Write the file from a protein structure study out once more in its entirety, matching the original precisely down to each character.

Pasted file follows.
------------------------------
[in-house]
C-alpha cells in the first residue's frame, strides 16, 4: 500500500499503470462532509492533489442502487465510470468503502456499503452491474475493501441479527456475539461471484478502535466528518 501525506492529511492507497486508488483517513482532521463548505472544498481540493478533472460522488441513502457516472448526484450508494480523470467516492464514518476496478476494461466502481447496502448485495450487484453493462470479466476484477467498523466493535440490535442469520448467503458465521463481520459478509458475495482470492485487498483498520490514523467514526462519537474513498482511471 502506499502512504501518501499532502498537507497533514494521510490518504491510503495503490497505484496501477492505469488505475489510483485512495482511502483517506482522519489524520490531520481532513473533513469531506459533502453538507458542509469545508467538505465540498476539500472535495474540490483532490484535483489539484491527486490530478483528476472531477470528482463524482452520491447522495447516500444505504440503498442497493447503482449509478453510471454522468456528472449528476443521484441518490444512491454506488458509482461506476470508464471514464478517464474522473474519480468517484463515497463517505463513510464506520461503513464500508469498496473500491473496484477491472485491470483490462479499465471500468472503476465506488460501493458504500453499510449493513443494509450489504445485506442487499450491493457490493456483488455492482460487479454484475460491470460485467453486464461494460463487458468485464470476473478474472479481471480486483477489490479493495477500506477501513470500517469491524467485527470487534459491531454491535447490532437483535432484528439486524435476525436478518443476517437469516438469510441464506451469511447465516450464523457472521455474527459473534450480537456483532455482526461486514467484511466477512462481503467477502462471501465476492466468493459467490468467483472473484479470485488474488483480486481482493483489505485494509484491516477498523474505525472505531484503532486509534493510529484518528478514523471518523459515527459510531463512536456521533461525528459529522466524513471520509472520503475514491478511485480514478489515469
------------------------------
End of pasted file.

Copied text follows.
[in-house]
C-alpha cells in the first residue's frame, strides 16, 4: 500500500499503470462532509492533489442502487465510470468503502456499503452491474475493501441479527456475539461471484478502535466528518 501525506492529511492507497486508488483517513482532521463548505472544498481540493478533472460522488441513502457516472448526484450508494480523470467516492464514518476496478476494461466502481447496502448485495450487484453493462470479466476484477467498523466493535440490535442469520448467503458465521463481520459478509458475495482470492485487498483498520490514523467514526462519537474513498482511471 502506499502512504501518501499532502498537507497533514494521510490518504491510503495503490497505484496501477492505469488505475489510483485512495482511502483517506482522519489524520490531520481532513473533513469531506459533502453538507458542509469545508467538505465540498476539500472535495474540490483532490484535483489539484491527486490530478483528476472531477470528482463524482452520491447522495447516500444505504440503498442497493447503482449509478453510471454522468456528472449528476443521484441518490444512491454506488458509482461506476470508464471514464478517464474522473474519480468517484463515497463517505463513510464506520461503513464500508469498496473500491473496484477491472485491470483490462479499465471500468472503476465506488460501493458504500453499510449493513443494509450489504445485506442487499450491493457490493456483488455492482460487479454484475460491470460485467453486464461494460463487458468485464470476473478474472479481471480486483477489490479493495477500506477501513470500517469491524467485527470487534459491531454491535447490532437483535432484528439486524435476525436478518443476517437469516438469510441464506451469511447465516450464523457472521455474527459473534450480537456483532455482526461486514467484511466477512462481503467477502462471501465476492466468493459467490468467483472473484479470485488474488483480486481482493483489505485494509484491516477498523474505525472505531484503532486509534493510529484518528478514523471518523459515527459510531463512536456521533461525528459529522466524513471520509472520503475514491478511485480514478489515469